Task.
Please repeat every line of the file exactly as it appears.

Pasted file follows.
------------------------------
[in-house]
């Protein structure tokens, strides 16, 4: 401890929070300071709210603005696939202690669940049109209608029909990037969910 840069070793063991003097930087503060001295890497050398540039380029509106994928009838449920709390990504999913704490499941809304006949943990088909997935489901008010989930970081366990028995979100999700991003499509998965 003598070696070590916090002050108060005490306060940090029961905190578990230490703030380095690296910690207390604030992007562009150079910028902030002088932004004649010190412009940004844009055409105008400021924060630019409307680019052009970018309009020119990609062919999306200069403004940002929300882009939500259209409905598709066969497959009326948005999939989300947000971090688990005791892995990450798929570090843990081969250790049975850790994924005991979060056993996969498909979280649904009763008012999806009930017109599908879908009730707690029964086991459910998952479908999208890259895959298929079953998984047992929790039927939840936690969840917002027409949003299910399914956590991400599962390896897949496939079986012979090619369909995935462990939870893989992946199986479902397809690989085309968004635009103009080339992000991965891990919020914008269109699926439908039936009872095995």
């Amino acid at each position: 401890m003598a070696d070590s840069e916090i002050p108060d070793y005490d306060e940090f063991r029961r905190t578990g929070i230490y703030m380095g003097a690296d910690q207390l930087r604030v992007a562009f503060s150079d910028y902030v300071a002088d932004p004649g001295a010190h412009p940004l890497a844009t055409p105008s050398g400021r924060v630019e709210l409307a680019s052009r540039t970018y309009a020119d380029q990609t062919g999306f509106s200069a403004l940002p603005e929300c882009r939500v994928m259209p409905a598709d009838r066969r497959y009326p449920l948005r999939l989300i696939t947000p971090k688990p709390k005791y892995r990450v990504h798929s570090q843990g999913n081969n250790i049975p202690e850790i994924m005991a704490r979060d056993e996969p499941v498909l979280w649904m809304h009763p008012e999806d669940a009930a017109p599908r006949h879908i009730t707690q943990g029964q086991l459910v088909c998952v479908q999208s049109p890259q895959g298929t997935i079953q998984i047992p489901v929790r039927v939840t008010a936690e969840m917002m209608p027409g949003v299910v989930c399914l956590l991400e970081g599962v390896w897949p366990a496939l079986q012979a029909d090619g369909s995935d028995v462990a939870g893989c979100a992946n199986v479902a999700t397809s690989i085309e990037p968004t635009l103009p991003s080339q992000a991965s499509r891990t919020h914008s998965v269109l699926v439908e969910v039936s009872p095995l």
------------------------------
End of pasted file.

[in-house]
């Protein structure tokens, strides 16, 4: 401890929070300071709210603005696939202690669940049109209608029909990037969910 840069070793063991003097930087503060001295890497050398540039380029509106994928009838449920709390990504999913704490499941809304006949943990088909997935489901008010989930970081366990028995979100999700991003499509998965 003598070696070590916090002050108060005490306060940090029961905190578990230490703030380095690296910690207390604030992007562009150079910028902030002088932004004649010190412009940004844009055409105008400021924060630019409307680019052009970018309009020119990609062919999306200069403004940002929300882009939500259209409905598709066969497959009326948005999939989300947000971090688990005791892995990450798929570090843990081969250790049975850790994924005991979060056993996969498909979280649904009763008012999806009930017109599908879908009730707690029964086991459910998952479908999208890259895959298929079953998984047992929790039927939840936690969840917002027409949003299910399914956590991400599962390896897949496939079986012979090619369909995935462990939870893989992946199986479902397809690989085309968004635009103009080339992000991965891990919020914008269109699926439908039936009872095995």
């Amino acid at each position: 401890m003598a070696d070590s840069e916090i002050p108060d070793y005490d306060e940090f063991r029961r905190t578990g929070i230490y703030m380095g003097a690296d910690q207390l930087r604030v992007a562009f503060s150079d910028y902030v300071a002088d932004p004649g001295a010190h412009p940004l890497a844009t055409p105008s050398g400021r924060v630019e709210l409307a680019s052009r540039t970018y309009a020119d380029q990609t062919g999306f509106s200069a403004l940002p603005e929300c882009r939500v994928m259209p409905a598709d009838r066969r497959y009326p449920l948005r999939l989300i696939t947000p971090k688990p709390k005791y892995r990450v990504h798929s570090q843990g999913n081969n250790i049975p202690e850790i994924m005991a704490r979060d056993e996969p499941v498909l979280w649904m809304h009763p008012e999806d669940a009930a017109p599908r006949h879908i009730t707690q943990g029964q086991l459910v088909c998952v479908q999208s049109p890259q895959g298929t997935i079953q998984i047992p489901v929790r039927v939840t008010a936690e969840m917002m209608p027409g949003v299910v989930c399914l956590l991400e970081g599962v390896w897949p366990a496939l079986q012979a029909d090619g369909s995935d028995v462990a939870g893989c979100a992946n199986v479902a999700t397809s690989i085309e990037p968004t635009l103009p991003s080339q992000a991965s499509r891990t919020h914008s998965v269109l699926v439908e969910v039936s009872p095995l």